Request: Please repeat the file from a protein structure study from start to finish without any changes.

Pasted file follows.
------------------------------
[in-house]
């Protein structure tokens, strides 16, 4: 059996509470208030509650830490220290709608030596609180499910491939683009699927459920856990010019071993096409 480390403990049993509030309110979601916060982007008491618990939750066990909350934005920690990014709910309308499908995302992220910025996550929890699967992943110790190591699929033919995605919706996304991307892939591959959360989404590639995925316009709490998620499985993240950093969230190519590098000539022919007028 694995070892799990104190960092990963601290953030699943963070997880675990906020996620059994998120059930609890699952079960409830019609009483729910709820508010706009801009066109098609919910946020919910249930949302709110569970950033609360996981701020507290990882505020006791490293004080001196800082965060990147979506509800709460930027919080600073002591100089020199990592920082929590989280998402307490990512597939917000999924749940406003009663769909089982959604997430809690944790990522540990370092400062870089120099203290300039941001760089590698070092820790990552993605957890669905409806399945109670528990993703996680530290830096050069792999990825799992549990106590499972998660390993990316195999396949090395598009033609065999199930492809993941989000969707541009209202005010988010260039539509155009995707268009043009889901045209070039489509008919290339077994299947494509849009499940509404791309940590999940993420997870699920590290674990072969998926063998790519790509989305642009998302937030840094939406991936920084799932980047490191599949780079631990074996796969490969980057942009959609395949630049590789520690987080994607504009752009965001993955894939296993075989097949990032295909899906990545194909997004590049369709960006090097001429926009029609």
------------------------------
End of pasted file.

[in-house]
């Protein structure tokens, strides 16, 4: 059996509470208030509650830490220290709608030596609180499910491939683009699927459920856990010019071993096409 480390403990049993509030309110979601916060982007008491618990939750066990909350934005920690990014709910309308499908995302992220910025996550929890699967992943110790190591699929033919995605919706996304991307892939591959959360989404590639995925316009709490998620499985993240950093969230190519590098000539022919007028 694995070892799990104190960092990963601290953030699943963070997880675990906020996620059994998120059930609890699952079960409830019609009483729910709820508010706009801009066109098609919910946020919910249930949302709110569970950033609360996981701020507290990882505020006791490293004080001196800082965060990147979506509800709460930027919080600073002591100089020199990592920082929590989280998402307490990512597939917000999924749940406003009663769909089982959604997430809690944790990522540990370092400062870089120099203290300039941001760089590698070092820790990552993605957890669905409806399945109670528990993703996680530290830096050069792999990825799992549990106590499972998660390993990316195999396949090395598009033609065999199930492809993941989000969707541009209202005010988010260039539509155009995707268009043009889901045209070039489509008919290339077994299947494509849009499940509404791309940590999940993420997870699920590290674990072969998926063998790519790509989305642009998302937030840094939406991936920084799932980047490191599949780079631990074996796969490969980057942009959609395949630049590789520690987080994607504009752009965001993955894939296993075989097949990032295909899906990545194909997004590049369709960006090097001429926009029609």